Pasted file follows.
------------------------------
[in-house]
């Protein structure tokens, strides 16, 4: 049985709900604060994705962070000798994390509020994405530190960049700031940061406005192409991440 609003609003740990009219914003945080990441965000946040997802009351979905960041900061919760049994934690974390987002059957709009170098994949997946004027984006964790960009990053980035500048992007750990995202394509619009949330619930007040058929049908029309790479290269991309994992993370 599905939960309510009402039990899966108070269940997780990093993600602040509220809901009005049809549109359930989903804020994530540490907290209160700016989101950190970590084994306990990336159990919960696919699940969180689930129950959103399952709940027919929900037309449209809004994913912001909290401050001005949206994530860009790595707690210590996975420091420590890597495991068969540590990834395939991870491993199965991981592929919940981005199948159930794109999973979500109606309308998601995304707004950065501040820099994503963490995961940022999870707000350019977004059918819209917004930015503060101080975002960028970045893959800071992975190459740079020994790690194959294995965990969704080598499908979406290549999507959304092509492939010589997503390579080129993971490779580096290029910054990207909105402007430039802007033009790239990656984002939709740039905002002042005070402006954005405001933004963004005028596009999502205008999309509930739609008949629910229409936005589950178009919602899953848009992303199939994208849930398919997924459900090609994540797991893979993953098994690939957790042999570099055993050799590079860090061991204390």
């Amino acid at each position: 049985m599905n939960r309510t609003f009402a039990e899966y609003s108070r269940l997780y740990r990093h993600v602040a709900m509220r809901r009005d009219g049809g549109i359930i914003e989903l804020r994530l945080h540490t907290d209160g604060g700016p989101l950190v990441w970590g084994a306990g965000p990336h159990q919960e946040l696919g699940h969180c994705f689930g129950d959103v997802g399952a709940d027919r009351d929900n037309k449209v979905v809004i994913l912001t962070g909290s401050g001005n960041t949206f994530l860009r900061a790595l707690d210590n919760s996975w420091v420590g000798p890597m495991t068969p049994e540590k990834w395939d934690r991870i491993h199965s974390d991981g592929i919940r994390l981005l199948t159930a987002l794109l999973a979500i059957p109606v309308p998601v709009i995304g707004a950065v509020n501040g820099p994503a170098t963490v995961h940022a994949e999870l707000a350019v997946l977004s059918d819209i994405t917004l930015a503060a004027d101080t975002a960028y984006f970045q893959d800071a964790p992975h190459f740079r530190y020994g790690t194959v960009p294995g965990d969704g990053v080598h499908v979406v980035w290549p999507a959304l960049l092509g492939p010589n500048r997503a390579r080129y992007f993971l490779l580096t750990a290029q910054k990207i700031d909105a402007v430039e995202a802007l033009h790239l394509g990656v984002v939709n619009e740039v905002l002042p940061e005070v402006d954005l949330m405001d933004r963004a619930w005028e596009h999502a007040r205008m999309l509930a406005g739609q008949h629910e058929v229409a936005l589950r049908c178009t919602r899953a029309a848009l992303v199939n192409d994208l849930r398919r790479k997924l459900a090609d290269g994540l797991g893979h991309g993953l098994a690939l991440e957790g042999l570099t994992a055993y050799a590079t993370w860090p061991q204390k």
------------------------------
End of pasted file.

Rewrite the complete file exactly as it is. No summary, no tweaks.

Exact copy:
[in-house]
């Protein structure tokens, strides 16, 4: 049985709900604060994705962070000798994390509020994405530190960049700031940061406005192409991440 609003609003740990009219914003945080990441965000946040997802009351979905960041900061919760049994934690974390987002059957709009170098994949997946004027984006964790960009990053980035500048992007750990995202394509619009949330619930007040058929049908029309790479290269991309994992993370 599905939960309510009402039990899966108070269940997780990093993600602040509220809901009005049809549109359930989903804020994530540490907290209160700016989101950190970590084994306990990336159990919960696919699940969180689930129950959103399952709940027919929900037309449209809004994913912001909290401050001005949206994530860009790595707690210590996975420091420590890597495991068969540590990834395939991870491993199965991981592929919940981005199948159930794109999973979500109606309308998601995304707004950065501040820099994503963490995961940022999870707000350019977004059918819209917004930015503060101080975002960028970045893959800071992975190459740079020994790690194959294995965990969704080598499908979406290549999507959304092509492939010589997503390579080129993971490779580096290029910054990207909105402007430039802007033009790239990656984002939709740039905002002042005070402006954005405001933004963004005028596009999502205008999309509930739609008949629910229409936005589950178009919602899953848009992303199939994208849930398919997924459900090609994540797991893979993953098994690939957790042999570099055993050799590079860090061991204390």
């Amino acid at each position: 049985m599905n939960r309510t609003f009402a039990e899966y609003s108070r269940l997780y740990r990093h993600v602040a709900m509220r809901r009005d009219g049809g549109i359930i914003e989903l804020r994530l945080h540490t907290d209160g604060g700016p989101l950190v990441w970590g084994a306990g965000p990336h159990q919960e946040l696919g699940h969180c994705f689930g129950d959103v997802g399952a709940d027919r009351d929900n037309k449209v979905v809004i994913l912001t962070g909290s401050g001005n960041t949206f994530l860009r900061a790595l707690d210590n919760s996975w420091v420590g000798p890597m495991t068969p049994e540590k990834w395939d934690r991870i491993h199965s974390d991981g592929i919940r994390l981005l199948t159930a987002l794109l999973a979500i059957p109606v309308p998601v709009i995304g707004a950065v509020n501040g820099p994503a170098t963490v995961h940022a994949e999870l707000a350019v997946l977004s059918d819209i994405t917004l930015a503060a004027d101080t975002a960028y984006f970045q893959d800071a964790p992975h190459f740079r530190y020994g790690t194959v960009p294995g965990d969704g990053v080598h499908v979406v980035w290549p999507a959304l960049l092509g492939p010589n500048r997503a390579r080129y992007f993971l490779l580096t750990a290029q910054k990207i700031d909105a402007v430039e995202a802007l033009h790239l394509g990656v984002v939709n619009e740039v905002l002042p940061e005070v402006d954005l949330m405001d933004r963004a619930w005028e596009h999502a007040r205008m999309l509930a406005g739609q008949h629910e058929v229409a936005l589950r049908c178009t919602r899953a029309a848009l992303v199939n192409d994208l849930r398919r790479k997924l459900a090609d290269g994540l797991g893979h991309g993953l098994a690939l991440e957790g042999l570099t994992a055993y050799a590079t993370w860090p061991q204390k």